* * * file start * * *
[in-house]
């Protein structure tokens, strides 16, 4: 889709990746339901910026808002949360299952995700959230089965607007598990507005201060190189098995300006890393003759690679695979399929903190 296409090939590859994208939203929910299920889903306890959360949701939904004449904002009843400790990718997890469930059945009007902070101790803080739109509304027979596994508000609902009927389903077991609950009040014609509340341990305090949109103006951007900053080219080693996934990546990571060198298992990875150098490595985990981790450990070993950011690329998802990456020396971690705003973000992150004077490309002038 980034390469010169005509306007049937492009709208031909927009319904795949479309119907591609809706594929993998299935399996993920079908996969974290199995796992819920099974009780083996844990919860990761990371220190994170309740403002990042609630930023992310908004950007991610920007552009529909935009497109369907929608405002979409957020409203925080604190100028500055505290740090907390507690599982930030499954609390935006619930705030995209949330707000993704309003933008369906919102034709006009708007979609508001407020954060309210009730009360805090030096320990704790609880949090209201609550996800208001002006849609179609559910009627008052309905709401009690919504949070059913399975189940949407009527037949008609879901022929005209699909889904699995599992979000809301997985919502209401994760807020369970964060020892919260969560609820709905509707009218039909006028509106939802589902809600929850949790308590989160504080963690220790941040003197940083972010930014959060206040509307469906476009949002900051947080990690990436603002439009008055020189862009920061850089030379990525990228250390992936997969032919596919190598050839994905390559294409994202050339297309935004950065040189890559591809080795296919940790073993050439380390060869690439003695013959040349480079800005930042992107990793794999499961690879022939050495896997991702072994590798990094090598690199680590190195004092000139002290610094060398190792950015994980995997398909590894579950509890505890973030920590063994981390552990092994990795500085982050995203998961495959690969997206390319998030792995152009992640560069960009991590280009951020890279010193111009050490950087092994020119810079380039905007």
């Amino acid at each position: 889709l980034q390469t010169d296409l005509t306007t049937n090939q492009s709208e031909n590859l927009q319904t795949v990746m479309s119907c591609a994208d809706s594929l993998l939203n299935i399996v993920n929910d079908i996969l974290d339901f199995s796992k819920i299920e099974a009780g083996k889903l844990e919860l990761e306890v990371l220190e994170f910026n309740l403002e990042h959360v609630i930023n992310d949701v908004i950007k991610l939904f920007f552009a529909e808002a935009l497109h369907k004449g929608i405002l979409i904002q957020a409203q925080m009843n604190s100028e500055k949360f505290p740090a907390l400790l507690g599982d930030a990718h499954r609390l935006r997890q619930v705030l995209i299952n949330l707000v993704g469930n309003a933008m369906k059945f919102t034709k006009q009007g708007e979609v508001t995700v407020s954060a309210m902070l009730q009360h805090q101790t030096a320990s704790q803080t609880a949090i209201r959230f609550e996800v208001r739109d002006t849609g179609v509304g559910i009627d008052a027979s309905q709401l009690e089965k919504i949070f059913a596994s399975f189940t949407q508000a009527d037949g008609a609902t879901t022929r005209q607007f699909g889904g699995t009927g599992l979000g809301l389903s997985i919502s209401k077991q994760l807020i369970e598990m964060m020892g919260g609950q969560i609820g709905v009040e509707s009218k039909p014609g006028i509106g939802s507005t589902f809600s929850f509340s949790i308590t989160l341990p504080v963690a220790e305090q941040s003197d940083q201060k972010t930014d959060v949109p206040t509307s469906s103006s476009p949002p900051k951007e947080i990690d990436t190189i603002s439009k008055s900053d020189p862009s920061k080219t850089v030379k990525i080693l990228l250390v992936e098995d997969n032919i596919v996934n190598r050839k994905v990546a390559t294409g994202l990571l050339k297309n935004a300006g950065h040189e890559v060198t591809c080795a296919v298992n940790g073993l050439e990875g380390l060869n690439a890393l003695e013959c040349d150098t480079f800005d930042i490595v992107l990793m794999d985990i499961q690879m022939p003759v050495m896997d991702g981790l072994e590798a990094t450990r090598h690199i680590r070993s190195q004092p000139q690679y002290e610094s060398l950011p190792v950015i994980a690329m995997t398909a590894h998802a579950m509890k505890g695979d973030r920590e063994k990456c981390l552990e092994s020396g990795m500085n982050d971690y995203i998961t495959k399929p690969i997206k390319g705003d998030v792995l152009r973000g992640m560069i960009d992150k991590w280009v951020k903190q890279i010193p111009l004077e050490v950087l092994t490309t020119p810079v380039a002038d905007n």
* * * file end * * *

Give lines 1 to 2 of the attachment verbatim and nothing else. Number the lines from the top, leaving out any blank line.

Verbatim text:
[in-house]
């Protein structure tokens, strides 16, 4: 889709990746339901910026808002949360299952995700959230089965607007598990507005201060190189098995300006890393003759690679695979399929903190 296409090939590859994208939203929910299920889903306890959360949701939904004449904002009843400790990718997890469930059945009007902070101790803080739109509304027979596994508000609902009927389903077991609950009040014609509340341990305090949109103006951007900053080219080693996934990546990571060198298992990875150098490595985990981790450990070993950011690329998802990456020396971690705003973000992150004077490309002038 980034390469010169005509306007049937492009709208031909927009319904795949479309119907591609809706594929993998299935399996993920079908996969974290199995796992819920099974009780083996844990919860990761990371220190994170309740403002990042609630930023992310908004950007991610920007552009529909935009497109369907929608405002979409957020409203925080604190100028500055505290740090907390507690599982930030499954609390935006619930705030995209949330707000993704309003933008369906919102034709006009708007979609508001407020954060309210009730009360805090030096320990704790609880949090209201609550996800208001002006849609179609559910009627008052309905709401009690919504949070059913399975189940949407009527037949008609879901022929005209699909889904699995599992979000809301997985919502209401994760807020369970964060020892919260969560609820709905509707009218039909006028509106939802589902809600929850949790308590989160504080963690220790941040003197940083972010930014959060206040509307469906476009949002900051947080990690990436603002439009008055020189862009920061850089030379990525990228250390992936997969032919596919190598050839994905390559294409994202050339297309935004950065040189890559591809080795296919940790073993050439380390060869690439003695013959040349480079800005930042992107990793794999499961690879022939050495896997991702072994590798990094090598690199680590190195004092000139002290610094060398190792950015994980995997398909590894579950509890505890973030920590063994981390552990092994990795500085982050995203998961495959690969997206390319998030792995152009992640560069960009991590280009951020890279010193111009050490950087092994020119810079380039905007």